Of course, the thing about being Irish is that it’s like being French, it’s as much an attitude to life as it is anything else. Often, it seems that as a nation we’ve been maligned, in terms of being all that goes along with pints of the black stuff and a propensity to curse midstream on the most poetic verses.
I think the things that make us Irish – whether it is esoterically or physically are a little more prosaic…
The most important thing that has set us apart over the centuries is our love for Literature. We’ve been blessed by more than just shamrock, historically with books that stretch all the way back to the Ninth century.
The Book of Kells…. can be visited in Trinity College Library where it’s on permanent display.
Of course, our literary tradition did not begin and end with the monks and academics.
Some of our most famous writers have written across the genres over the last two hundred years. Everyone associates James Joyce and W.B Yeats with the emerald isle, their writing is so richly invested in our green landscape. We are equally proud however of Brahm Stoker who wrote the internationally famous Dracula and Oscar Wilde whose acerbic wit and tragedy lean towards a much more anglicised tradition.
In recent years, I’m not sure you can close or open an Irish cannon without including some of our most treasured and popular writers. Maeve Binchy is a genre to herself at this point and her stories carry within them a heart and warmth that many pretenders may aspire to, but none has so far reached. There is no nicer compliment than being compared to Maeve, but really, I’ve always felt there is only one Queen of the heart stories and her crown remains untouched.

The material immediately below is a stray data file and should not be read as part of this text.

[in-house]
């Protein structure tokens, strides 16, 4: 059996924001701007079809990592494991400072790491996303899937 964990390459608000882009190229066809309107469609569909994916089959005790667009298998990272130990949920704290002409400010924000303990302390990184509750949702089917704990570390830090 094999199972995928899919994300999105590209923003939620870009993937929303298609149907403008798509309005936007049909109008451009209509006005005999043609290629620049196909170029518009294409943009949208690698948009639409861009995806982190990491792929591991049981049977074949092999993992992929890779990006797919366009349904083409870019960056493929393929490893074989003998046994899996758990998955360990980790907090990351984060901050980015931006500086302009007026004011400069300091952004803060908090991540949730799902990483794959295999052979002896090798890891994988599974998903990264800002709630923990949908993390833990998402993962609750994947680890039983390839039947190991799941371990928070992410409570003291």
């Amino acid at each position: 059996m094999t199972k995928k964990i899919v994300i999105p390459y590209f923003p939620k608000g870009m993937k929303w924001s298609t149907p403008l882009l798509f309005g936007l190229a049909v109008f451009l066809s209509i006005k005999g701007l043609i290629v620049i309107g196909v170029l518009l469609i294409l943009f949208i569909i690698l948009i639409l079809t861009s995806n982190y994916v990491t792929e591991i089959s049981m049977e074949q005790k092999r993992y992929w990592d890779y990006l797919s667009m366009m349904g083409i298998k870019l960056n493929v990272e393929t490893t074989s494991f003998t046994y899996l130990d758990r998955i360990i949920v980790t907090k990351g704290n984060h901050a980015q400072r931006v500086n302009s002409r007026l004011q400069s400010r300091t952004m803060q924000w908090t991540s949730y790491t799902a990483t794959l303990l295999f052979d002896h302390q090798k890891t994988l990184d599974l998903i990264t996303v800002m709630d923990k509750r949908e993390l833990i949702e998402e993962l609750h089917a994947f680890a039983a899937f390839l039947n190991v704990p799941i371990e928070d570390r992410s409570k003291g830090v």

Roddy Doyle writes a very different kind of book to anyone else in the world. It is Irish, it is Dublin and all of his stories are bitingly sharp, poignantly funny and for my money, if we’re comparing, he’s got his finger on the pulse as a modern day Dickens’. Doyle manages to highlight the areas of society we’d rather gloss over and he does it in a way that makes us want to go back for more.
These days, books are a funny thing in Ireland. There are so many fantastic writers out there, a sea of them all bobbing along, but its the ones that make it up onto the big screen that really tend to capture the attention, sometimes to the detriment of equally good books alongside them. One of those books, that made it to the big screen was Brooklyn – based on the wonderful novel by Colm Toibin – if there is a book you think you might read this St. Patrick’s day, this one is light but well written and it is guaranteed to leave you with the whisper of an Irish voice in your ear and a contented smile at the end.
If you’re planning to celebrate St. Patrick’s day with a book, of course, I have to mention, a brand new paperback has just arrived in the shops and it’s called My Husbands Wives and it’s published by Aria Fiction. It’s been compared to all sorts of wonderful writers, but mainly, it’s an unashamedly feel-good story – a blissful escape from these grey days. It’s the story of four women and how they manage to survive and thrive after the unthinkable happens. It is steeped in the warmth, welcome and windy weather of this little emerald isle and it’s guaranteed to leave you feeling as if all is right with the world at the end!
If you do pick it up, I hope you enjoy it!
Faith lives in the west of Ireland with her husband, four children and two very fussy cats. She has a Hons Degree in English Literature and Psychology, has worked as a fashion model and in the intellectual disability and mental health sector.